Simon Columb attends the Roman Polanski retrospective at BFI Southbank...
Roman Polanski remains a fascinating filmmaker to this day. Alongside Andrej Wajda and Jerzy Skolimowski, Polanski came to the fore in the late 1950s in Poland. The BFI in London are screening all of Polanski’s films during January and February 2013 and throughout January, essays on separate films will be released here on Flickering Myth in the hope that you too can join us in reflecting on Polanski’s diverse and ever-expanding career. Next up is 1976's The Tenant...
The Tenant, 1976.
The key to unlocking the 'Apartment' trilogy is knowing that the three films work hand in hand. Themes intertwine and connect; ideas weave between each film and complement each other. My visit to the BFI recently informed me of the psychological element to the series - a Freudian analysis »
Simon Columb reports on the BFI's Projections: A Psychoanalysis of Polanski's 'Apartment' Trilogy talk...
Roman Polanski remains a fascinating filmmaker to this day. Alongside Andrej Wajda and Jerzy Skolimowski, Polanski came to the fore in the late 1950s in Poland. The BFI in London are screening all of Polanski’s films during January and February and throughout January, essays on separate films will be released here on Flickering Myth in the hope that you too can join us in reflecting on Polanski’s diverse and ever-expanding career. In addition to screenings, the BFI also provided talks including Projections: A Psychoanalysis of Polanski's 'Apartment' Trilogy...
In London we are privileged to have a broad range of activities that involve cinema. This particular treat at the British Film Institute is one example of something that would be difficult to access anywhere else in Britain outside of Universities. Mary Wild, situated within the new BFI Reuben Library, »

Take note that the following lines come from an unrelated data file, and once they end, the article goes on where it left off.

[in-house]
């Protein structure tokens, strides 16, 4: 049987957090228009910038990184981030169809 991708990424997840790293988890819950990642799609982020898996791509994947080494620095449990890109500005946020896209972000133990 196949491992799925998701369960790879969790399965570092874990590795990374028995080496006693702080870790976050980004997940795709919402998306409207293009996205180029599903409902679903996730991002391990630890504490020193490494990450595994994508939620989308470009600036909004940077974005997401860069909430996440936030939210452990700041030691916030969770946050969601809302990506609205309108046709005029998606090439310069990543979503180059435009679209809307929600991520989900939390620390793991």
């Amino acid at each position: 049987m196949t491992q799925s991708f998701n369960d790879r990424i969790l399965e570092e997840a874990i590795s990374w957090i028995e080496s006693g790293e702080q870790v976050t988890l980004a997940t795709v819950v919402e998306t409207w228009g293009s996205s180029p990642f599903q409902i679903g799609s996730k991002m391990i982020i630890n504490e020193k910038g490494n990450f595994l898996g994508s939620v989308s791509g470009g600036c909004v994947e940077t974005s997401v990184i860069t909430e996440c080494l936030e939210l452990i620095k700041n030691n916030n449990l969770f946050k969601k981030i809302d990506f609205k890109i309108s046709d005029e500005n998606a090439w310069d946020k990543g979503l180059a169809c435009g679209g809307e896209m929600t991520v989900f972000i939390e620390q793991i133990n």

Simon Columb attends the Roman Polanski retrospective at BFI Southbank...
Roman Polanski remains a fascinating filmmaker to this day. Alongside Andrej Wajda and Jerzy Skolimowski, Polanski came to the fore in the late 1950s in Poland. The BFI in London are screening all of Polanski’s films during January and February 2013 and throughout January, essays on separate films will be released here on Flickering Myth in the hope that you too can join us in reflecting on Polanski’s diverse and ever-expanding career. Next up is 1965's Repulsion...
As an interesting starting point, it is worth noting that Night of the Living Dead filmmaker George A. Romero insists that Repulsion is the best horror film of all time. To support his claim, critic Bosley Crowther called it an “absolute knockout” whilst other filmmakers, namely Darren Aronofsky, cites Repulsion as »
15 items from 2013
IMDb.com, Inc. takes no responsibility for the content or accuracy of the above news articles, Tweets, or blog posts. This content is published for the entertainment of our users only. The news articles, Tweets, and blog posts do not represent IMDb's opinions nor can we guarantee that the reporting therein is completely factual. Please visit the source responsible for the item in question to report any concerns you may have regarding content or accuracy.See our NewsDesk partners